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Opera Holland Park

The Bear
3.0Reviewer's rating

Opera Holland Park has not gone into its winter hibernation by any means. They are currently streaming a production of William Walton’s little-known and delectable one-act opera, ‘The Bear’. it was recorded back in April on location at the Georgian property, Stone House, in a reduced chamber-orchestra version by Jonathan Lyness.

This is a very welcome initiative. ‘The Bear’ is one of Walton’s best works and yet it rarely sees the light of day in any format. In it he finds once again the satirical brio and panache of ‘Façade’ and escapes the much less successful grand opera vein of ‘Troilus and Cressida’ that had burdened him for much of the 1950s. The snappy and cheeky libretto by Paul Dehn was clearly very much to his taste and must have helped stimulate the wit and continuous fizzy invention of the music.

The plot derives from a Chekhov short story that revolves around the absurdities produced by an absence of self-knowledge. A widow, Popova, has plunged into wholly exaggerated grief eliding the fact that her late husband was an unfaithful brute who made her life a misery. She is visited by an importunate neighbour, Smirnov, intent on recovering a large debt owed to him by the deceased husband. He is as misogynist as she is self-absorbed and they quickly come to blows, or at least to a duel using the husband’s pistols. Despite or perhaps because of their elaborate insults they become fascinated with one another and end by declaring their affections, much to the world-weary astonishment of Popova’s long-suffering retainer, Luka.

This is insubstantial fare, but what makes it memorable is style and poise in music, singing and acting; and for the most part this is delivered here. Clare Presland relishes Popova’s autocratic tantrums and sly deceptions with acting just the right side of exaggeration. Smirnov is performed by Richard Burkhard who captures the pomposity and boorish swagger of the character, but also melts nicely into ardour when the mood switches. The versatile and ever-adaptable John Savournin fusses around tartly in the background as the archetypal wise and long-suffering servant.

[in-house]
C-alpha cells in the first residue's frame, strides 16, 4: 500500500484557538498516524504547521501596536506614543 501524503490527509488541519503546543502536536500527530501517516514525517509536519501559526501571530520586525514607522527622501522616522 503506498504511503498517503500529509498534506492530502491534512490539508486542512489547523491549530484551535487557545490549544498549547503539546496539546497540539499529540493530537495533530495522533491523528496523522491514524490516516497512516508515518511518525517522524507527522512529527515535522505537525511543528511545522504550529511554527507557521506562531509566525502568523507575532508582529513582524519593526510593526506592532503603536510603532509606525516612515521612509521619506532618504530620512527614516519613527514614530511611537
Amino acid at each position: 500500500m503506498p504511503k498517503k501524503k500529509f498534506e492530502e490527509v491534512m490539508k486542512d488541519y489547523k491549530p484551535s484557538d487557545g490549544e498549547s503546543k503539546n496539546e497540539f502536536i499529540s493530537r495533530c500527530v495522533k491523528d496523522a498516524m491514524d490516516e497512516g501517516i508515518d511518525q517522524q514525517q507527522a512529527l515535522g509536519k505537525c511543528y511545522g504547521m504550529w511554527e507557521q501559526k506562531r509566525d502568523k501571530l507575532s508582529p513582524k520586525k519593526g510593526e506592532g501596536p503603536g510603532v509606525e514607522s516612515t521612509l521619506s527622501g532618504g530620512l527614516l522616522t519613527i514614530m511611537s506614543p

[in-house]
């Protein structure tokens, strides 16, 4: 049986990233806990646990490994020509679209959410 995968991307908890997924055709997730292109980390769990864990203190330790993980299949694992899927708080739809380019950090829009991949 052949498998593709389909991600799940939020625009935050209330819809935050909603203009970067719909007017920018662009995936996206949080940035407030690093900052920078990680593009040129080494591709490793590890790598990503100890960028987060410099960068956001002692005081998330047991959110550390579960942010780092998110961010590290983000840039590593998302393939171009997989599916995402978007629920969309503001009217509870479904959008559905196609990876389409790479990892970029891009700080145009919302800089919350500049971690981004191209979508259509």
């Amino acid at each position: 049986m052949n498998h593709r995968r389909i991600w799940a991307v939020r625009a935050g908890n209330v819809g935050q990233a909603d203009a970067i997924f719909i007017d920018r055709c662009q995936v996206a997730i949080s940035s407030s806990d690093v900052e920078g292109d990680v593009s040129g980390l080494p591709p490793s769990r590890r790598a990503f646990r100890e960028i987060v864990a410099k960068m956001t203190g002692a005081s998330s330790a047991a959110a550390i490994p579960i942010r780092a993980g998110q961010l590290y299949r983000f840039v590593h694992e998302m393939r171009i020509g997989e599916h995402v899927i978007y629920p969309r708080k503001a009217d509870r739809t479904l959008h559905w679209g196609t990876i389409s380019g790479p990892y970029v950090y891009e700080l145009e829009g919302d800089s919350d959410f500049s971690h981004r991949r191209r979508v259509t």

There are delicious parodies of numerous opera composers along the way in both the vocal and orchestral parts and they are all the funnier for being played straight. Strauss, Stravinsky, Tchaikovsky and others flash past and then are gone almost as soon as you recognise them. The small band play incisively and crisply under John Andrews’ direction, though I miss some of the unique touches of the original, larger scale orchestration, particularly in the parodic moments.

There are some drawbacks though. The recorded sound is inevitably rather boxy, not helped by the relatively small rooms in which the interior shots are performed. It is relief when we move outside into a more easeful acoustic. Also, the interior scenes seem rather cramped and the acting rather too careful at times, as if the singers are worried about colliding with furniture in the cluttered spaces.

So in the end you are reminded that a streamed show is no replacement for a fully staged production; but that does not significantly reduce the pleasure of seeing this all-too-rarely performed piece in a production where all those involved seemed to be having a lot of pleasure too. This hour is well worth while….

  • Opera
  • Music by William Walton
  • Libretto by Paul Dehn (after Chekhov)
  • Director: John Wilkie
  • Conductor: John Andrews
  • Leading Performers: Richard Burkhard, Clare Presland, John Savournin
  • Opera Holland Park
  • Until: 13 November 2021,
  • 1hr streamed online

About The Author

Editor & Reviewer (UK)

Tim Hochstrasser is a historian teaching early modern intellectual and cultural history at the LSE. He has a long-standing commitment to the visual, musical and dramatic arts, and opera above all, as a unifying and inspiring vehicle for all of them.

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